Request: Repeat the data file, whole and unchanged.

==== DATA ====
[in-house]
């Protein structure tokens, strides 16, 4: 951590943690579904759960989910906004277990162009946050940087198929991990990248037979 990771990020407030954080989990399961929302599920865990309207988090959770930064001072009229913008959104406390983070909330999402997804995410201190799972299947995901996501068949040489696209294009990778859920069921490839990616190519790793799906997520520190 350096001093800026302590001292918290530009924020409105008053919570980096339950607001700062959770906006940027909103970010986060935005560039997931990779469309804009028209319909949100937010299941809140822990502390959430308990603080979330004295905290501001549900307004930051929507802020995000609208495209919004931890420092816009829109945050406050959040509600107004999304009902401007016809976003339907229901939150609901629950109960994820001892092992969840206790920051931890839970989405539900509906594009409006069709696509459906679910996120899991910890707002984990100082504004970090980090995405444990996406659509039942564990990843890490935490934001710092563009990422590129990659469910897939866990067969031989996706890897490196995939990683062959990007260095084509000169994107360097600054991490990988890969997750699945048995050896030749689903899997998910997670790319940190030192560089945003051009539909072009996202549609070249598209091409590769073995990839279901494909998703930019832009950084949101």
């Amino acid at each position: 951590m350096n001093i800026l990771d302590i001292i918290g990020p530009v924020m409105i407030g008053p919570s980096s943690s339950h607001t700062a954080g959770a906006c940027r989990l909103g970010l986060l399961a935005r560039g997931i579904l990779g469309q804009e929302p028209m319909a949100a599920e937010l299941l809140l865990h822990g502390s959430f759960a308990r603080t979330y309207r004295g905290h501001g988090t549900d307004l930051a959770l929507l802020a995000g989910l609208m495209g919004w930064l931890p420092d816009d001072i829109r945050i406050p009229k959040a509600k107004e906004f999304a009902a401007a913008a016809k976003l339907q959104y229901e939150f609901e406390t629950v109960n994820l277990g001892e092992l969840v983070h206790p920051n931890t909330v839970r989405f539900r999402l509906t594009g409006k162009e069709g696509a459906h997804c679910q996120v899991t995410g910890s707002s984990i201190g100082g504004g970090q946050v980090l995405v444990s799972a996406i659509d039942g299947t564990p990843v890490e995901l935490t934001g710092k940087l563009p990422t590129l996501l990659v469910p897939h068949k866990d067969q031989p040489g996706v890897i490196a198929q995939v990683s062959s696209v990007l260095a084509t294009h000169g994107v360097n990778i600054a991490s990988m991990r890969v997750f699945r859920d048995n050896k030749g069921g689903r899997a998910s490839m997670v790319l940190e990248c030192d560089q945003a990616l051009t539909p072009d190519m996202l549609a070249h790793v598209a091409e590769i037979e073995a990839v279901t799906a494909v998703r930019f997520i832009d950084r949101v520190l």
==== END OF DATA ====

[in-house]
């Protein structure tokens, strides 16, 4: 951590943690579904759960989910906004277990162009946050940087198929991990990248037979 990771990020407030954080989990399961929302599920865990309207988090959770930064001072009229913008959104406390983070909330999402997804995410201190799972299947995901996501068949040489696209294009990778859920069921490839990616190519790793799906997520520190 350096001093800026302590001292918290530009924020409105008053919570980096339950607001700062959770906006940027909103970010986060935005560039997931990779469309804009028209319909949100937010299941809140822990502390959430308990603080979330004295905290501001549900307004930051929507802020995000609208495209919004931890420092816009829109945050406050959040509600107004999304009902401007016809976003339907229901939150609901629950109960994820001892092992969840206790920051931890839970989405539900509906594009409006069709696509459906679910996120899991910890707002984990100082504004970090980090995405444990996406659509039942564990990843890490935490934001710092563009990422590129990659469910897939866990067969031989996706890897490196995939990683062959990007260095084509000169994107360097600054991490990988890969997750699945048995050896030749689903899997998910997670790319940190030192560089945003051009539909072009996202549609070249598209091409590769073995990839279901494909998703930019832009950084949101």
């Amino acid at each position: 951590m350096n001093i800026l990771d302590i001292i918290g990020p530009v924020m409105i407030g008053p919570s980096s943690s339950h607001t700062a954080g959770a906006c940027r989990l909103g970010l986060l399961a935005r560039g997931i579904l990779g469309q804009e929302p028209m319909a949100a599920e937010l299941l809140l865990h822990g502390s959430f759960a308990r603080t979330y309207r004295g905290h501001g988090t549900d307004l930051a959770l929507l802020a995000g989910l609208m495209g919004w930064l931890p420092d816009d001072i829109r945050i406050p009229k959040a509600k107004e906004f999304a009902a401007a913008a016809k976003l339907q959104y229901e939150f609901e406390t629950v109960n994820l277990g001892e092992l969840v983070h206790p920051n931890t909330v839970r989405f539900r999402l509906t594009g409006k162009e069709g696509a459906h997804c679910q996120v899991t995410g910890s707002s984990i201190g100082g504004g970090q946050v980090l995405v444990s799972a996406i659509d039942g299947t564990p990843v890490e995901l935490t934001g710092k940087l563009p990422t590129l996501l990659v469910p897939h068949k866990d067969q031989p040489g996706v890897i490196a198929q995939v990683s062959s696209v990007l260095a084509t294009h000169g994107v360097n990778i600054a991490s990988m991990r890969v997750f699945r859920d048995n050896k030749g069921g689903r899997a998910s490839m997670v790319l940190e990248c030192d560089q945003a990616l051009t539909p072009d190519m996202l549609a070249h790793v598209a091409e590769i037979e073995a990839v279901t799906a494909v998703r930019f997520i832009d950084r949101v520190l």